For Obamacare to Work, Small Employers Must Embrace Exchanges

Photograph by Chris Ryan

In the three years since President Obama signed his health-care overhaul into law, the Affordable Care Act has survived virulent opposition, multiple repeal attempts, and a U.S. Supreme Court challenge led by influential lobbying groups, including the National Federation for Independent Business. Many conservative lawmakers remain firmly opposed: Last week, Rep. Charles Boustany (R-La.) held a hearing in Washington on Obamacare, saying it threatens “to stifle small business growth across all industries” and “provides economic incentives to reduce employee hours and drop health insurance coverage altogether.”

To help deliver on his promise to offer quality, affordable health care to the nation’s 48.6 million uninsured, Obama needs to get a lot more of the nation’s small businesses to offer coverage to their employees. Only 61 percent of companies with from three employees to 199 employees offer employee health insurance, in contrast to the 98 percent of companies with 200 or more employees that offer coverage to at least some of them, according to a December 2012 Kaiser Family Foundation survey. Businesses with three workers to nine workers are least likely to offer coverage, with only half offering it in 2012.

To lower insurance costs, Obamacare is pushing a new type of marketplace called SHOP, for Small Business Health Options Program. Currently, 17 states and the District of Columbia are setting up SHOPs wherein small business owners can compare health plans and buy employee insurance, with enrollment beginning on Oct. 1 and coverage starting on Jan. 1, 2014. Seven states will run SHOPs in partnership with the federal government; 26 states have opted not to participate, and their residents will get access only through federal exchanges. Employers that prefer to do so will still be able to buy coverage outside exchanges, such as that available via insurance brokers.

To induce small businesses to change how they buy insurance, many state programs may offer incentives such as providing administrative services and allowing employees to choose among different insurance carriers at the same basic coverage levels. Businesses with fewer than 25 full-time employees that participate in the exchanges will get another benefit: They will be able to claim a 2014 tax credit for up to 50 percent of the cost of providing coverage.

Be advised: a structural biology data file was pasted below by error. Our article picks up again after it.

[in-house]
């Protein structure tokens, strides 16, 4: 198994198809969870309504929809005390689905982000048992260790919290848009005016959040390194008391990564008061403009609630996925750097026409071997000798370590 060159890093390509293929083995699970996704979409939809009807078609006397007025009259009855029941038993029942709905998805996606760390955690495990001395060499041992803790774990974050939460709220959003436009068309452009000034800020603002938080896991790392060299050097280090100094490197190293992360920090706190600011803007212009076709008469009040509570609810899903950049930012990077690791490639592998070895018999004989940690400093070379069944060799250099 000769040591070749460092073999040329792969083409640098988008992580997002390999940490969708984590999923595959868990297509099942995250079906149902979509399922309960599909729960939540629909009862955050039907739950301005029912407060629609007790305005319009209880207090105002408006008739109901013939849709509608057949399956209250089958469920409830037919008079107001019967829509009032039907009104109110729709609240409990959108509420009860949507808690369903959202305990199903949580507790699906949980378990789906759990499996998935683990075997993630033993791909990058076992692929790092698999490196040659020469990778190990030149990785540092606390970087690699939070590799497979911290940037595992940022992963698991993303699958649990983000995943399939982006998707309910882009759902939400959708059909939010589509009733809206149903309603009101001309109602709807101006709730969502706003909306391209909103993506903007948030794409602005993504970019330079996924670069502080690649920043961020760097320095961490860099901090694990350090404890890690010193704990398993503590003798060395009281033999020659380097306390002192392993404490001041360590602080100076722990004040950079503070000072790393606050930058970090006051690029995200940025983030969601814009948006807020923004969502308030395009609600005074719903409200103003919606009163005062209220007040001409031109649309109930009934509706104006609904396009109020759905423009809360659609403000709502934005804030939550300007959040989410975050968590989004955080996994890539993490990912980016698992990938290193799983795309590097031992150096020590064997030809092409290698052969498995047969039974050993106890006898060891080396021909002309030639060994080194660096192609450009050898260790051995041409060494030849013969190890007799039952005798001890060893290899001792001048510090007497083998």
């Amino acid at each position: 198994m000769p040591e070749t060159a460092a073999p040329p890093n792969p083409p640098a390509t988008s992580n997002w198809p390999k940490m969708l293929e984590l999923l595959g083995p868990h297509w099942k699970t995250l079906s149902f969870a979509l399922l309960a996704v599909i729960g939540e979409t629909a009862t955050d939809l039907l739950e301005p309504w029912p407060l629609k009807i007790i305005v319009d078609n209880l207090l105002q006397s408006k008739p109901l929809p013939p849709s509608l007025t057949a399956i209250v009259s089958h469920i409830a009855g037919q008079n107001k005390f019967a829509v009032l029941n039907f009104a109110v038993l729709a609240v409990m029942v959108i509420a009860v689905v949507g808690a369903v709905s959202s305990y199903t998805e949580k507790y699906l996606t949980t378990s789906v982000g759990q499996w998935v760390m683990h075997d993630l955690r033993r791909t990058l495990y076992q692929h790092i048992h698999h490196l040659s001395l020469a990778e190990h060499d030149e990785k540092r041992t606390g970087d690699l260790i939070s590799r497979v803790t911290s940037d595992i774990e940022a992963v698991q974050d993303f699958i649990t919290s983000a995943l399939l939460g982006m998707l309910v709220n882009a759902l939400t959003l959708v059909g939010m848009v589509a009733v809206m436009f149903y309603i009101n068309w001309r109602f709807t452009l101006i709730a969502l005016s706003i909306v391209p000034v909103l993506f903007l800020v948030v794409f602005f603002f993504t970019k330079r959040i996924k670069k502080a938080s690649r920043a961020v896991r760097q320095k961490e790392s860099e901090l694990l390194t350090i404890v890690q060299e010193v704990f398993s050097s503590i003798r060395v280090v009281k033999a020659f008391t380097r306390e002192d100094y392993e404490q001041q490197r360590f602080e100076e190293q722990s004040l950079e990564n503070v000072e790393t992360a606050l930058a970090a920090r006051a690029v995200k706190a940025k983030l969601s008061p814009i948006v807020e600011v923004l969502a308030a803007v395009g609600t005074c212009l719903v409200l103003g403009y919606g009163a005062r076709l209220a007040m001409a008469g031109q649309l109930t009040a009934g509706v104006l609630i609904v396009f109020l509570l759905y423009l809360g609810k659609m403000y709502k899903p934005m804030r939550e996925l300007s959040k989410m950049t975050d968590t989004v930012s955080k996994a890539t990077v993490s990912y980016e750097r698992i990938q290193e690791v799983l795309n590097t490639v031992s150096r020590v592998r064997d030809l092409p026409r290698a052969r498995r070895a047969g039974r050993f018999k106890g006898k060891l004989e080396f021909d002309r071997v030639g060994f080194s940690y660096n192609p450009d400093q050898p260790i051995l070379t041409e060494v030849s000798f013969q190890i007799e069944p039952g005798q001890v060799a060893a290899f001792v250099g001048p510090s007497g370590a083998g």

Keeping costs low and getting word out about the incentives is crucial to obtain widespread adoption of the exchanges, says David Chase, an outreach director at Small Business Majority, a lobbying group that supports health-care reform. Chase is doing outreach among small businesses for Covered California, the nation’s first insurance exchange authorized under Obamacare, back in September 2010.

Chase estimates that 100,000 small business owners around the state have gotten information about Covered California through networking groups, advisers, and newsletters. “We’re going to continue on a more aggressive scale over the next few months,” he says, because success depends on high enrollment numbers. If the exchanges don’t attract large numbers of healthy, younger individuals, rates for coverage inside the exchanges will go up. This could make them too costly for many people, who might then drop out and be forced to pay penalties—yet still not have health coverage.

While awareness about penalties for employers that don’t offer coverage is fairly widespread, information about exchanges doesn’t seem abundant, says John Rood, president of Chicago-based Next Step Test Preparation. He met with his insurance broker in late 2012 but did not hear that Illinois plans to operate an exchange in partnership with the federal government starting later this year. “What surprised me was that we don’t have a lot of information, as small business owners,” about the exchanges, Rood says.

Rood provides health benefits to his three full-time employees with a high-deductible policy that costs him a total of about $600 a month. He is “excited about getting some sort of better coverage, especially for pre-existing conditions,” and says that’s what he’ll be looking for this fall from the Illinois exchange.

Information is expected to circulate better in the coming months, when many states will begin publicizing their exchanges and deploying “assisters,” who will work one-on-one with business groups and brokers. But time to build awareness is running short, and experiences such as Rood’s will have to change rapidly if state exchanges are to come close to meeting their first-year targets. Chase believes adoption will be high, once word gets out. “Most small business owners are pragmatic and they just need the facts. This law is three-years-old and it’s been signed off on by Congress, the White House, and the Supreme Court. It’s time to set aside politics and get it to work.”

Of course, that will happen only if a lot of small employers participate in the exchanges. B.J. Wittenberg, a retailer in Oshkosh, Wisc., says she works long hours, seven days a week, and has had little time to assess the impact of health reform on her nine-employee company. She notes that she didn’t vote for Obama, is fearful of Obamacare in general, and hasn’t learned about her state’s plan for an exchange: “I do know that however it affects my business, it will affect my customers or I will have to close my doors. I am sure every business in America will have to do the same,” she writes in an e-mail.

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